100 best things we ate (and drank) in 2011 | Appetizers, small plates and sides
Pork loin tartine at Telegraph
Realtors, rejoice! Yet another sign Logan Square is the hottest ’hood in the city: Now it has a wine bar—one with an easygoing feel, an esoteric list and an Avec vet who’s turning out glammed-up bruschetta piled with pickled pork loin, whipped feta, Bosc pears and juniper vinaigrette.
Calamari at Ruxbin
Ruxbin has always been good. But at some point this year, the restaurant flipped the maturity switch and the food became more sophisticated, more nuanced and yet no less approachable. Put this calamari stuffed with chicken and pork forcemeat and flavored with Korean chilies and peanuts squarely in that camp.
Motawma at Al Bawadi Grill
You’ve had baba ghanoush countless times. You’re over hummus, in all its flavored forms. You’ve even exhausted the pureed favas called foul. Move on to motawma, the ethereal whipped collision of garlic and potatoes that makes the trek to Bridgeview well worth it.
Sturgeon “caviar” at Tru
Rick Tramonto invented the famed crystal “staircase” presentation, but Anthony Martin, the new sheriff in Tru town, created his own take on caviar: smoked sturgeon turned into a mousse and then, with the aid of gelatin, dropped into cold oil to form silvery-white pearls. Layered in a tin over buttery avocado puree, it’s ingenuity that elegantly brings this aging standard-bearer into the present day.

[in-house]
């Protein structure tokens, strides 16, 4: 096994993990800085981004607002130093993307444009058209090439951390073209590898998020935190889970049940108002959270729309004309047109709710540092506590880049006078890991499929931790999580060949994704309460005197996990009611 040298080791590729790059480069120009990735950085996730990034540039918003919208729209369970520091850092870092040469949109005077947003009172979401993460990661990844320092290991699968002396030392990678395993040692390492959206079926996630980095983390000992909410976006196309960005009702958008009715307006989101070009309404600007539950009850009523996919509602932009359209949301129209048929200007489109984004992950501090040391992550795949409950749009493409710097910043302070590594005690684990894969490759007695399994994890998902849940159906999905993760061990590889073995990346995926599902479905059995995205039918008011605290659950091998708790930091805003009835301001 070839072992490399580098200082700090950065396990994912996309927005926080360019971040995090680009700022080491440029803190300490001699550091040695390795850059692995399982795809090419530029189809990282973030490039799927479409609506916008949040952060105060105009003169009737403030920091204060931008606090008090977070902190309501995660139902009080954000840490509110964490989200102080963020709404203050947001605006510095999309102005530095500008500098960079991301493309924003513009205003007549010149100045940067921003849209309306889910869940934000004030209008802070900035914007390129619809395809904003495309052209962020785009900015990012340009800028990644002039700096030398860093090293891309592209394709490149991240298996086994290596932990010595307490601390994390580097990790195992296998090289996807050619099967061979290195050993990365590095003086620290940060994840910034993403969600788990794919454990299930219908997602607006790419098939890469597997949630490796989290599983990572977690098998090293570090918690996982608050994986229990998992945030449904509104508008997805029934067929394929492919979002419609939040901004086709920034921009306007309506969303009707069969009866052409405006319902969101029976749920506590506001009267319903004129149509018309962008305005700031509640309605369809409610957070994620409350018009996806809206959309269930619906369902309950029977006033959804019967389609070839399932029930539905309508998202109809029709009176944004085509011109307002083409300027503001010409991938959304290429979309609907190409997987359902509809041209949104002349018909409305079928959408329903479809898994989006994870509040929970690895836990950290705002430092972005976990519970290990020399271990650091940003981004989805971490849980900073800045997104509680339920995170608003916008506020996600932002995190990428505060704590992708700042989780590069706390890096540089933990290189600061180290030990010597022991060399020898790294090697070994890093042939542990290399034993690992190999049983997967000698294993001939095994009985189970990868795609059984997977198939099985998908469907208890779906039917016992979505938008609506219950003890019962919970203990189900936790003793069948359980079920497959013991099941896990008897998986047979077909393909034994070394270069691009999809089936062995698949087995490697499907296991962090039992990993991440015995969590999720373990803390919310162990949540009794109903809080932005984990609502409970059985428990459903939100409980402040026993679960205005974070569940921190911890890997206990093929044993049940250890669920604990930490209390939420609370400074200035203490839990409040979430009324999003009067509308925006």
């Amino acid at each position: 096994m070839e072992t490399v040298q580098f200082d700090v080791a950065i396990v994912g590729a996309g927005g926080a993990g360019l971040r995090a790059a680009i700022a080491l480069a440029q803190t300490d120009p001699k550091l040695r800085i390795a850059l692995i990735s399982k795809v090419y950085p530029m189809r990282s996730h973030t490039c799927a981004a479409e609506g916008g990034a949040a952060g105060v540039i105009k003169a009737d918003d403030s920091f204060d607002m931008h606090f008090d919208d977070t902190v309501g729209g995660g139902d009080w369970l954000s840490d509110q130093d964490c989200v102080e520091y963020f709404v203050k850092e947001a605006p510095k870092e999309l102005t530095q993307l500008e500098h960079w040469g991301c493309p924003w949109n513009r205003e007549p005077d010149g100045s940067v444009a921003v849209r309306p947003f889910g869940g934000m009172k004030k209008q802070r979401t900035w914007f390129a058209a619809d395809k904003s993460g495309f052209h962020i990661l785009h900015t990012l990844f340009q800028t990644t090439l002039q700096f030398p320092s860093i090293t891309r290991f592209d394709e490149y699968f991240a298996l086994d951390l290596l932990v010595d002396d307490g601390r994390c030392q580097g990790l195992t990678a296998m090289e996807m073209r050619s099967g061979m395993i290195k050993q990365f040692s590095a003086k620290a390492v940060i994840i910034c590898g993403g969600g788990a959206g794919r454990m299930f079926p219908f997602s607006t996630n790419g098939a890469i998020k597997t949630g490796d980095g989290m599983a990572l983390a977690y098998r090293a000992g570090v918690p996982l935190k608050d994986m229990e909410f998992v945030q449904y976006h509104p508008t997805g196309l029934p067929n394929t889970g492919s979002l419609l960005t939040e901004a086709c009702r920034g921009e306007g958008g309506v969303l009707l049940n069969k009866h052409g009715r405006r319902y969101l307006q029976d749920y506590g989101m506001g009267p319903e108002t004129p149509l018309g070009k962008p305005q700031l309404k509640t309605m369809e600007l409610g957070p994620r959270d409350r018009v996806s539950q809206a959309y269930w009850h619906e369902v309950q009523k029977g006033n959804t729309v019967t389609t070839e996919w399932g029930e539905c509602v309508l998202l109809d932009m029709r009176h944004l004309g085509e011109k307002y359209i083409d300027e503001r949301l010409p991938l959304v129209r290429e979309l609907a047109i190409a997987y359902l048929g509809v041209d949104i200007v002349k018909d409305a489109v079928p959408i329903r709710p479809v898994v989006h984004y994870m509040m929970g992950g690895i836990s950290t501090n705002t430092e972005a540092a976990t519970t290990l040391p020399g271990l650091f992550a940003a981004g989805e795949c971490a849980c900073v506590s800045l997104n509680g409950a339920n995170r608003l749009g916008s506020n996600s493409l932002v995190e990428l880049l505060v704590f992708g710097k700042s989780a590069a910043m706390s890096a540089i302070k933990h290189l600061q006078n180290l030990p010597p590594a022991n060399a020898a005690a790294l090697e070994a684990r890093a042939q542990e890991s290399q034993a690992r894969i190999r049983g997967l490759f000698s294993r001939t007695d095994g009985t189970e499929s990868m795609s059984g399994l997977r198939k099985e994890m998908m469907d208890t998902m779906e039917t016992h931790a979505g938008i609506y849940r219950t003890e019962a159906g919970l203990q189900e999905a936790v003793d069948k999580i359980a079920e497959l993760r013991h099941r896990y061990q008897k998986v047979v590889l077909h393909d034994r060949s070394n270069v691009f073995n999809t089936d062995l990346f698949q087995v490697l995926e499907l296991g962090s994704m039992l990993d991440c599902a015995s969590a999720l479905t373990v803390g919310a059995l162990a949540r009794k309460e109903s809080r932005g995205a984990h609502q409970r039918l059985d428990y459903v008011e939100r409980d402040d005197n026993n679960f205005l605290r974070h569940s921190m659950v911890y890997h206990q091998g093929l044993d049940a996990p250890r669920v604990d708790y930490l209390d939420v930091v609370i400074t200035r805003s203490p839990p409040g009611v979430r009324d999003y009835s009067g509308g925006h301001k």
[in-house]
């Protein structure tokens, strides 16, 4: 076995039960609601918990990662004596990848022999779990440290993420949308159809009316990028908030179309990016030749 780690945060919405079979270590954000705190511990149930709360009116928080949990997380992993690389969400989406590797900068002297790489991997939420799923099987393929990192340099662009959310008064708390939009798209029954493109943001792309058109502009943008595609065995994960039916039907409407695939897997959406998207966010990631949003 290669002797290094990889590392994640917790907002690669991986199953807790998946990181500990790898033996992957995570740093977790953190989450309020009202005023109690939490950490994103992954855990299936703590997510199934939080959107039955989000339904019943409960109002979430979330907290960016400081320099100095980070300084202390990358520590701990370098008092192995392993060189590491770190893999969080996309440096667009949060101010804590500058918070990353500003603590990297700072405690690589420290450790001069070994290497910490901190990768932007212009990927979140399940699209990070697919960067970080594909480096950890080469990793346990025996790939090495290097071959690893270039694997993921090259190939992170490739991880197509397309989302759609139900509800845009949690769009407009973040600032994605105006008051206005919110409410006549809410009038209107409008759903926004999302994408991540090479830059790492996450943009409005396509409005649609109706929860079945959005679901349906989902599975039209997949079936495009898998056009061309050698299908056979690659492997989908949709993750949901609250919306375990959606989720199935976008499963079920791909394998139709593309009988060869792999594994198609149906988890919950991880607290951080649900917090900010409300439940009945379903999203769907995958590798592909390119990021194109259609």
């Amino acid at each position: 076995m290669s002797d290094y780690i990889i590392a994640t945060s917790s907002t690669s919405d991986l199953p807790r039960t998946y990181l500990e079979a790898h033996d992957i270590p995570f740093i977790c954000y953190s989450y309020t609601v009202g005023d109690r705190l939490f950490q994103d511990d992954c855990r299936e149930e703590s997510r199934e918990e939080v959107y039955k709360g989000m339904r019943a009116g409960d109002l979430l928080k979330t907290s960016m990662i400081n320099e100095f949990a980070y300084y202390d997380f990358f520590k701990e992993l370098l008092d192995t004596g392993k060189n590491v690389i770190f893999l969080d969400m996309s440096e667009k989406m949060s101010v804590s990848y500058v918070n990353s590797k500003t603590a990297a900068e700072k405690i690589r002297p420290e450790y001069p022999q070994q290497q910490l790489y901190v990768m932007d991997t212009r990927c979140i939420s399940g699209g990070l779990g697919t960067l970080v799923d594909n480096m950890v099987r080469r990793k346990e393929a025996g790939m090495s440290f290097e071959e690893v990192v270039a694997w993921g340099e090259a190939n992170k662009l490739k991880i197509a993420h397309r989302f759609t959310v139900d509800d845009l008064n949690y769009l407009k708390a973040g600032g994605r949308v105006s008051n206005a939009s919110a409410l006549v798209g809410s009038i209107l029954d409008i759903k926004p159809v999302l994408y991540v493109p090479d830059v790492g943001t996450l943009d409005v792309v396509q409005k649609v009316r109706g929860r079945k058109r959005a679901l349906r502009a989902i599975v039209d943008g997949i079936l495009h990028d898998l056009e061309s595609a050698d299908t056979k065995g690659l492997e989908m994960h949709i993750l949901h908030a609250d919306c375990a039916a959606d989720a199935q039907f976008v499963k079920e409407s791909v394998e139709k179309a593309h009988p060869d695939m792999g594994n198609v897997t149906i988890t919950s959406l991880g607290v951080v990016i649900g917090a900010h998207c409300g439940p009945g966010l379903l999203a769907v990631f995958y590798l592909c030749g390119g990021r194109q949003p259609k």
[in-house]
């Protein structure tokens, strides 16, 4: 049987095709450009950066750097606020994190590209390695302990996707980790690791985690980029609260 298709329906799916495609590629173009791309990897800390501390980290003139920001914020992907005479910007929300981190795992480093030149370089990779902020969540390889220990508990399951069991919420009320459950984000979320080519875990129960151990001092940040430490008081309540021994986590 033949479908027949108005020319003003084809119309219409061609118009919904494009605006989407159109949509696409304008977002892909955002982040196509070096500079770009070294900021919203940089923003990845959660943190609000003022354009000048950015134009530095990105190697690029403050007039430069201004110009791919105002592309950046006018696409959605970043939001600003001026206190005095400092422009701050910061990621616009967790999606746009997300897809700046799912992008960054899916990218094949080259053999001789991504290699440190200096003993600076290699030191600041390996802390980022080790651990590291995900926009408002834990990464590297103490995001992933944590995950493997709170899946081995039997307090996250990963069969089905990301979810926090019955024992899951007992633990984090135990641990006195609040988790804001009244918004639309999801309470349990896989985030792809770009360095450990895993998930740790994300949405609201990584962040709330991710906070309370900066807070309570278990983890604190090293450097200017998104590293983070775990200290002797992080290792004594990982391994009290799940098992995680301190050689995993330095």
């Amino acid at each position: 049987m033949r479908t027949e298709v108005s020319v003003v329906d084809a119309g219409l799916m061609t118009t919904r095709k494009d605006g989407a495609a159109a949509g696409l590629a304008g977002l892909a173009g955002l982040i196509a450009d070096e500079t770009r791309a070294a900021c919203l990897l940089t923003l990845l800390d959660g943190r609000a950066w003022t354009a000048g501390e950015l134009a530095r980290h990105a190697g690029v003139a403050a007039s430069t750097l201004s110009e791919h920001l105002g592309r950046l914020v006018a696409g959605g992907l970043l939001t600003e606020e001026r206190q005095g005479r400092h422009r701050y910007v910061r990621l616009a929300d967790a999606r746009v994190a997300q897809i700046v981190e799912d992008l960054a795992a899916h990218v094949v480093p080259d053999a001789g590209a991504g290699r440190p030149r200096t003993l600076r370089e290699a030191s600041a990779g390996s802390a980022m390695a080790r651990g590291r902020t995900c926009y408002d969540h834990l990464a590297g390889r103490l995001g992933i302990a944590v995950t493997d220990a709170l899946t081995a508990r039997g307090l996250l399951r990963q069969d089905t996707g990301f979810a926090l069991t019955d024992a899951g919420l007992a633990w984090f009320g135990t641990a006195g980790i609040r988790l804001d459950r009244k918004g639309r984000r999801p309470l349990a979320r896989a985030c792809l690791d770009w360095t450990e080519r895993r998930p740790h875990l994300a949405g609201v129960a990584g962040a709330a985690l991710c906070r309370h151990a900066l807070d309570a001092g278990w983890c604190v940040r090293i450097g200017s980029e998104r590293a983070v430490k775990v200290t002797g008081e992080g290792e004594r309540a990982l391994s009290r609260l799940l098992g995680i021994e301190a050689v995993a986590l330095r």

Garlic bread at Michael Jordan’s Steak House
It was a close call between this side dish and pastry chef Hillary Rikower’s goat-cheese cheesecake. But it doesn’t matter what you pit it against—garlic-schmeared bread smothered in blue-cheese sauce wins every time.
French fries at Pork Shoppe
We’re not debating with the regulars who swear by the pork-belly pastrami at this Avondale barbecue joint; the stuff is delicious. But it’s the fries that stick with us: skin on, hand cut, deep brown, liberally salted and pretty much perfect.
Spicy ginger-soy beef jerky from Jerky Queen
It looks like dog food. It tastes like drugs. Spicy, chewy, umami-laced drugs.
Salad with buttermilk dressing at Great Lake
It takes a lot for a salad to merit a spot on the 100 Best list. It takes an obsession with detail, an amount of scrutiny seldom applied to lettuce. It takes a superlative, creamy dressing. It takes Great Lake owners Lydia and Nick Esparza.
Mozzarella sticks at Roots Handmade Pizza
You’ve got to give props to a mozzarella stick whose mozz is made in-house.
Onion rings at Toon’s Bar & Grill
What’s the big deal about onion rings? Like every aspect of Danny Beck’s beloved neighborhood bar, they’re executed with attention to detail—thick-cut rings dipped in beer batter, fried golden and sprinkled with salt. Simple but standout.
Kimchi bacon cheese fries at bopNgrill
We never really understood the fuss over cheese fries…until we had these.
Pommes Anna at Rustic House
New chefs get all the attention. But when you eat something like this unassuming potato side dish—crispy and golden on top, tender and gratinlike underneath—you remember why you love seasoned chefs like Jason Paskewitz: because they know what they’re doing.
Fava-bean crostini at Avec